Australia: Alcohol Industry Lobbying Exposed As Merchants Of Doubt
The Foundation for Alcohol Research and Education’s (FARE) submission to the Northern Territory Alcohol Review has exposed how the alcohol industry undermined and attacked scientific evidence in an attempt to mislead the inquiry.
Public health experts say alcohol industry submissions to the review “conspire to undermine science by merchandising doubt in a manner straight out the tobacco industry’s playbook”.
What we are seeing in the Northern Territory from the alcohol industry is a pattern of lying and denying; a concerted effort by the likes of Woolworths and Alcohol Beverages Australia to cast doubt on scientific evidence in order to defeat life-saving policy solutions, in favour of their profit margins,” Michael Thorn from FARE said.
FARE’s supplementary submission to the review, The Tobacco effect: The alcohol industry casting doubt, exposes those industry tactics and sets the record straight.
The Northern Territory (abbreviated as NT) is a federal Australian territory in the central and central northern regions of Australia. In the NT, alcohol is a significant cause of trauma and crime as well as a major risk factor for violence. Therefore, the NT Government has launched a comprehensive public review of the its alcohol policies and legislation, including the Liquor Act, in order to develop an evidence-based overarching alcohol policy framework.
Big Alcohol uses Big Tobacco tactics to avoid regulation
FARE has analyzed the alcohol industry’s submissions and approach to the NT Alcohol Policies and Legislation Review. The analysis shows that Big Alcohol has borrowed heavily from the big tobacco playbook.
Industry submissions from Brewers Association – with members such as Carlton & United Breweries that is owned by the SABMiller group and as such belongs to the world’s biggest beer producer Anheuser-Busch InBev – and Woolworths’ Australian Leisure and Hospitality Group (ALH) attempted to cast doubt on the evidence of alcohol pricing.
Attacking evidence-based policies that threaten profits
For example, the Brewers Association claimed: “Evidence demonstrates that price controls are ineffective at targeting the harmful consumption of alcohol, and instead reduce overall per capita consumption levels.”
Similarly, the ALH Group made the claim that: “Taxation changes or a minimum (floor) price are inefficient and inequitable method of addressing alcohol-related harm which would impact on moderate and responsible drinkers…”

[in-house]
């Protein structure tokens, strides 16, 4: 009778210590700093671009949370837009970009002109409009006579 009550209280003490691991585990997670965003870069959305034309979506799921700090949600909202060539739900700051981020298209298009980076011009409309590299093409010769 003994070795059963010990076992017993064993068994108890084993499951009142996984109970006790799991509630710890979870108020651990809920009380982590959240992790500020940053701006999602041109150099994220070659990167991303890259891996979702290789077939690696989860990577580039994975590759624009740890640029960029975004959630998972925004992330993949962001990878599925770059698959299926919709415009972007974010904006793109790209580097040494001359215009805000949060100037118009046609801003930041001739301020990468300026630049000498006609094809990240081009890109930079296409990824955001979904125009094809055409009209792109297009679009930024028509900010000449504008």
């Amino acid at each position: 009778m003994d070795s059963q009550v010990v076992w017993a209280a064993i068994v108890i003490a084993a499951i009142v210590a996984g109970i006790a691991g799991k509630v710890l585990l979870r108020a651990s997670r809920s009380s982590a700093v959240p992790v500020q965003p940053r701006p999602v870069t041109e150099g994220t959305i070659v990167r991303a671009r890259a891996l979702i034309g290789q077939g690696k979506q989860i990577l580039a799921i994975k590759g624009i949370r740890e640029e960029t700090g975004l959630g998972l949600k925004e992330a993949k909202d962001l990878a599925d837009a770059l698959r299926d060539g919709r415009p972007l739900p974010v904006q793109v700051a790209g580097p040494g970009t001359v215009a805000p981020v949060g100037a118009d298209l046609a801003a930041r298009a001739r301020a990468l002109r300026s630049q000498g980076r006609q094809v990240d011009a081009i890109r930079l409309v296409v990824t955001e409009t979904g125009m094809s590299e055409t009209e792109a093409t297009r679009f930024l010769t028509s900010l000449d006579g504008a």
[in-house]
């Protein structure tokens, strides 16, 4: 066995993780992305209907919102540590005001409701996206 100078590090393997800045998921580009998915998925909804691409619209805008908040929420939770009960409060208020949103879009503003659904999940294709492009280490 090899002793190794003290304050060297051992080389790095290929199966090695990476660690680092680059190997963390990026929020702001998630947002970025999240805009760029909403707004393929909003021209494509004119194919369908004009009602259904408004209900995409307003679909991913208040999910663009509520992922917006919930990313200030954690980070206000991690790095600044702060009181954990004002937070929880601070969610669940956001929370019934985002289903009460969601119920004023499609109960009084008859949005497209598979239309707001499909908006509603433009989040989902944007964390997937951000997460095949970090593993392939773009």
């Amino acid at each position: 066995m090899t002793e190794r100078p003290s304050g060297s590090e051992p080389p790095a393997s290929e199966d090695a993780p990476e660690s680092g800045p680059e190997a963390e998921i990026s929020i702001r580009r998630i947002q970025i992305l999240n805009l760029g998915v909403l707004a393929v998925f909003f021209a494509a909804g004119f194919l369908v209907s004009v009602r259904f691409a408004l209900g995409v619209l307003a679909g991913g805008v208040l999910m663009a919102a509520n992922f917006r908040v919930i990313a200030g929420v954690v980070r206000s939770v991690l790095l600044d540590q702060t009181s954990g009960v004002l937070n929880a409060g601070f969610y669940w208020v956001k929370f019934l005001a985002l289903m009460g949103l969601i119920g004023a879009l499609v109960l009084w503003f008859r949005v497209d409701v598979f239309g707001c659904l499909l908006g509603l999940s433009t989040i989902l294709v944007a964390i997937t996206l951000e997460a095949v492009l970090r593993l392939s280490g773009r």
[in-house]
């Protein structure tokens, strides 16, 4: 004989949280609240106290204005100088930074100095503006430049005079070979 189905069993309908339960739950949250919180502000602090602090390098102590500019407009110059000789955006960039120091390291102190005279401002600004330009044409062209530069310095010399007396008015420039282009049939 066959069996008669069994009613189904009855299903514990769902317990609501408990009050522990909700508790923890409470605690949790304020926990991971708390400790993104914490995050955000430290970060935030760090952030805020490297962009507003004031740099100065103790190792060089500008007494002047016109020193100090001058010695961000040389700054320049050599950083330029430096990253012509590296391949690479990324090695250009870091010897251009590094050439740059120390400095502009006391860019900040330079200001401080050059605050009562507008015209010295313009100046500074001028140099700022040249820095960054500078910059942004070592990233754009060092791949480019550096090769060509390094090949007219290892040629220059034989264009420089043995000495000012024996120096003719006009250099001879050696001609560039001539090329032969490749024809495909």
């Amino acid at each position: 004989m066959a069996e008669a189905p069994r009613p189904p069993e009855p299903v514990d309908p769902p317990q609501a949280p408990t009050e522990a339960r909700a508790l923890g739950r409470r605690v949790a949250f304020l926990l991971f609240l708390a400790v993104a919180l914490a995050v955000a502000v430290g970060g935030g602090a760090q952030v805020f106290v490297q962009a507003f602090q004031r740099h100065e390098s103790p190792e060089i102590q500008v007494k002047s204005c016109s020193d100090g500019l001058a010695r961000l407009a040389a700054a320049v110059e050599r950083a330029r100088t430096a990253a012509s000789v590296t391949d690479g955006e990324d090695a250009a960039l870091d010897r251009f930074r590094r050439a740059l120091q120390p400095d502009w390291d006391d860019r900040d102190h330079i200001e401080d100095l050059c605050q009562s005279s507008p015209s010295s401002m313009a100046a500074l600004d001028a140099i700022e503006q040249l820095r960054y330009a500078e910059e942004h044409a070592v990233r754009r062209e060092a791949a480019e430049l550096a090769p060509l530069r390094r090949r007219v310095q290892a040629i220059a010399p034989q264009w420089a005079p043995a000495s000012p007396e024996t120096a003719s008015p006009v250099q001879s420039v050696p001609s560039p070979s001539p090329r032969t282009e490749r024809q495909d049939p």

Mr Thorn says alcohol-pricing policies are in fact recognised as one of the most effective measures to reduce harmful consumption.
What we are seeing is an attempt to cast doubt and uncertainty, in the face of undisputed evidence.
A meta-analysis of 112 peer-reviewed studies on the effects of alcohol price and taxation levels on alcohol consumption found that there was overwhelming evidence on the positive effects of alcohol pricing on drinking.
It is cost effective and successful in reducing consumption and consequent harms in targeted groups such as risky drinkers and young people,” Mr Thorn said.
Attacking the science and scientists
FARE’s submission also identifies industry attempts to cast doubt on the quality of independent scientific peer reviewed research.
Endeavour Drinks Group – formerly known as Woolworths Liquor Group that changed its name to Endeavour Drinks Group in April 2016 operates as a subsidiary of Woolworths Limited – falsely claimed in its submission that research into big box liquor stores by Dr Chris Morrison was not peer reviewed.
To the contrary, the research, which found that big box liquor stores were statistically associated with an increased occurrence of intentional and unintentional injuries, has in fact been published by two scientific peer reviewed journals, Addiction, and Drug and Alcohol Review.
Mr Thorn says the alcohol industry is desperate to resist government regulation, and will undermine the science and the scientists to do so.
The alcohol industry is critiquing research that is not disputed, spreading doubt when the evidence is clear, manufacturing false debate, attacking legitimate science and scientists, and creating lavish, industry-funded disinformation campaigns.
The alcohol industry is threatened by the introduction of policy measures that would save lives but also impact their bottom lines.
And in response we see them double down, lying and denying the evidence before them and wining and dining politicians and public officials in order to oppose public regulation, at any cost,” Mr Thorn said.